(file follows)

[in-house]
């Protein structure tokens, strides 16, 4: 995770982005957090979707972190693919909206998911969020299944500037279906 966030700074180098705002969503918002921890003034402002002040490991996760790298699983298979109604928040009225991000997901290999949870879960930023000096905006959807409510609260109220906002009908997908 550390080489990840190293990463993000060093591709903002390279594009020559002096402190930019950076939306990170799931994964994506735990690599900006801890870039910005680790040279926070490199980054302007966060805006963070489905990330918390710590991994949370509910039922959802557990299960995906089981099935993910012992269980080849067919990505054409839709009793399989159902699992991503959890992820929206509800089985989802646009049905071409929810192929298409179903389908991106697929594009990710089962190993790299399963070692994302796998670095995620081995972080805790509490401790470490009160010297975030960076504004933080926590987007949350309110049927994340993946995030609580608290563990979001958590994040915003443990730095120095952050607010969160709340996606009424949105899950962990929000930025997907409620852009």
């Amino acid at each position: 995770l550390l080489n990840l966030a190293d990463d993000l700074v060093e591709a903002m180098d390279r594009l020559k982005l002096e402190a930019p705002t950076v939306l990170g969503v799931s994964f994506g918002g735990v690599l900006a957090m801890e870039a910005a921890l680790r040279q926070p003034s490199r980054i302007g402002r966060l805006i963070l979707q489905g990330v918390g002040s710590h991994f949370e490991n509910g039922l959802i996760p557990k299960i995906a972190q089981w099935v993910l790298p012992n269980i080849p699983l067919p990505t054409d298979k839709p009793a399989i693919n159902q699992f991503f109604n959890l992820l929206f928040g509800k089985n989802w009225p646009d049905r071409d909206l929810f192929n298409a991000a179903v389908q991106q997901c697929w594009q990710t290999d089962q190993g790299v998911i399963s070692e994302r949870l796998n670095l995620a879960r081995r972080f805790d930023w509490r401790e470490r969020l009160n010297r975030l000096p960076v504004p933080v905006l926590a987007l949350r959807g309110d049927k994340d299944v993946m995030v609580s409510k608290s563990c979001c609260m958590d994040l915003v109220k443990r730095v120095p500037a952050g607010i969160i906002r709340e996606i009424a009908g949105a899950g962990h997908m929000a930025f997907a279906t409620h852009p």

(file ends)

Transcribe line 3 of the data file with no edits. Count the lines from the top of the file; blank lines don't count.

């Amino acid at each position: 995770l550390l080489n990840l966030a190293d990463d993000l700074v060093e591709a903002m180098d390279r594009l020559k982005l002096e402190a930019p705002t950076v939306l990170g969503v799931s994964f994506g918002g735990v690599l900006a957090m801890e870039a910005a921890l680790r040279q926070p003034s490199r980054i302007g402002r966060l805006i963070l979707q489905g990330v918390g002040s710590h991994f949370e490991n509910g039922l959802i996760p557990k299960i995906a972190q089981w099935v993910l790298p012992n269980i080849p699983l067919p990505t054409d298979k839709p009793a399989i693919n159902q699992f991503f109604n959890l992820l929206f928040g509800k089985n989802w009225p646009d049905r071409d909206l929810f192929n298409a991000a179903v389908q991106q997901c697929w594009q990710t290999d089962q190993g790299v998911i399963s070692e994302r949870l796998n670095l995620a879960r081995r972080f805790d930023w509490r401790e470490r969020l009160n010297r975030l000096p960076v504004p933080v905006l926590a987007l949350r959807g309110d049927k994340d299944v993946m995030v609580s409510k608290s563990c979001c609260m958590d994040l915003v109220k443990r730095v120095p500037a952050g607010i969160i906002r709340e996606i009424a009908g949105a899950g962990h997908m929000a930025f997907a279906t409620h852009p």